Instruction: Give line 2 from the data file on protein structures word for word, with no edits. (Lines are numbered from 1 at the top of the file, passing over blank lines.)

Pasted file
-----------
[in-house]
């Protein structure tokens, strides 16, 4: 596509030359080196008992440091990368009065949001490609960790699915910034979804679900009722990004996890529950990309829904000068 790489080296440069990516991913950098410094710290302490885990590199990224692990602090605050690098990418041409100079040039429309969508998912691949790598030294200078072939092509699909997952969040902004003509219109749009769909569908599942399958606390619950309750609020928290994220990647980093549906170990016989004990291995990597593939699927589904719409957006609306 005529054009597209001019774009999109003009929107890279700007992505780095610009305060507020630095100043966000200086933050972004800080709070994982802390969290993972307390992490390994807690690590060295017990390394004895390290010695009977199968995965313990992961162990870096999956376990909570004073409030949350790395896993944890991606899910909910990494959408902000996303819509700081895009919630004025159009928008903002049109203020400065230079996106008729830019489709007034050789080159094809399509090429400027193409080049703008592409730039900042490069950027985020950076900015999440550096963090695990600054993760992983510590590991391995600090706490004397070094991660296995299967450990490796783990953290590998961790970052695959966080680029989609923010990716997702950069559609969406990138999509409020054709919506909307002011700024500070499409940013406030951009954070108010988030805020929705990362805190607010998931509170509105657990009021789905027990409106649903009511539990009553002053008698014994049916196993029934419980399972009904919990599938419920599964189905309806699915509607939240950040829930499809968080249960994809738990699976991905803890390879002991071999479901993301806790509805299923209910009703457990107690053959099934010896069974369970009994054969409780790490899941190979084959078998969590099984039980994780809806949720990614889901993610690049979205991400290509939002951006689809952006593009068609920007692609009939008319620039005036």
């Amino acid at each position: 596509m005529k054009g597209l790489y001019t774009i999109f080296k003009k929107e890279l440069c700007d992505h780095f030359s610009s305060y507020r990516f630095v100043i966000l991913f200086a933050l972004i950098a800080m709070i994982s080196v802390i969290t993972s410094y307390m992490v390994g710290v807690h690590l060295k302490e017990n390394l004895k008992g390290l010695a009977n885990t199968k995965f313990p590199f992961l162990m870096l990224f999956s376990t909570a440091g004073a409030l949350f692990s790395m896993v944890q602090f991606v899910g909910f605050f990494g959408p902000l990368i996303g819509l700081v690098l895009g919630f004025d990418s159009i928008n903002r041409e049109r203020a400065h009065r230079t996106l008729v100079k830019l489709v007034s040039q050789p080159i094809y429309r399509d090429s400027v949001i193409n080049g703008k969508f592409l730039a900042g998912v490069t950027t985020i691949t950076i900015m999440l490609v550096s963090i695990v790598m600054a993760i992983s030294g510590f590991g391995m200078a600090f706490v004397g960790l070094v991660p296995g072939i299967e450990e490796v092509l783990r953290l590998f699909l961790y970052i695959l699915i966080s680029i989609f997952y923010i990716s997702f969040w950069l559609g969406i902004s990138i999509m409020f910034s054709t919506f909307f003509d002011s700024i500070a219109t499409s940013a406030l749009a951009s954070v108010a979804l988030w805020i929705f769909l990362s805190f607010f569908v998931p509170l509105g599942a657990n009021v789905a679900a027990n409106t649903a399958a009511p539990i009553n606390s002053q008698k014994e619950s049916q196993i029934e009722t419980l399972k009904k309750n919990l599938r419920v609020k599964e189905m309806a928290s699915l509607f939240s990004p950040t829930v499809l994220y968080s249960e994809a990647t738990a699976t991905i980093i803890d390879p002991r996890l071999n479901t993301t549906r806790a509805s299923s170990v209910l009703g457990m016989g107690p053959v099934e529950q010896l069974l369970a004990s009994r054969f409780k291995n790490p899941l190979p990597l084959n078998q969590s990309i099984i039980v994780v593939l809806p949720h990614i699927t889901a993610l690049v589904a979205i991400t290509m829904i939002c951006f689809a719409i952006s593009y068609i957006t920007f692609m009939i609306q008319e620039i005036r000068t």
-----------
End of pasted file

């Protein structure tokens, strides 16, 4: 596509030359080196008992440091990368009065949001490609960790699915910034979804679900009722990004996890529950990309829904000068 790489080296440069990516991913950098410094710290302490885990590199990224692990602090605050690098990418041409100079040039429309969508998912691949790598030294200078072939092509699909997952969040902004003509219109749009769909569908599942399958606390619950309750609020928290994220990647980093549906170990016989004990291995990597593939699927589904719409957006609306 005529054009597209001019774009999109003009929107890279700007992505780095610009305060507020630095100043966000200086933050972004800080709070994982802390969290993972307390992490390994807690690590060295017990390394004895390290010695009977199968995965313990992961162990870096999956376990909570004073409030949350790395896993944890991606899910909910990494959408902000996303819509700081895009919630004025159009928008903002049109203020400065230079996106008729830019489709007034050789080159094809399509090429400027193409080049703008592409730039900042490069950027985020950076900015999440550096963090695990600054993760992983510590590991391995600090706490004397070094991660296995299967450990490796783990953290590998961790970052695959966080680029989609923010990716997702950069559609969406990138999509409020054709919506909307002011700024500070499409940013406030951009954070108010988030805020929705990362805190607010998931509170509105657990009021789905027990409106649903009511539990009553002053008698014994049916196993029934419980399972009904919990599938419920599964189905309806699915509607939240950040829930499809968080249960994809738990699976991905803890390879002991071999479901993301806790509805299923209910009703457990107690053959099934010896069974369970009994054969409780790490899941190979084959078998969590099984039980994780809806949720990614889901993610690049979205991400290509939002951006689809952006593009068609920007692609009939008319620039005036």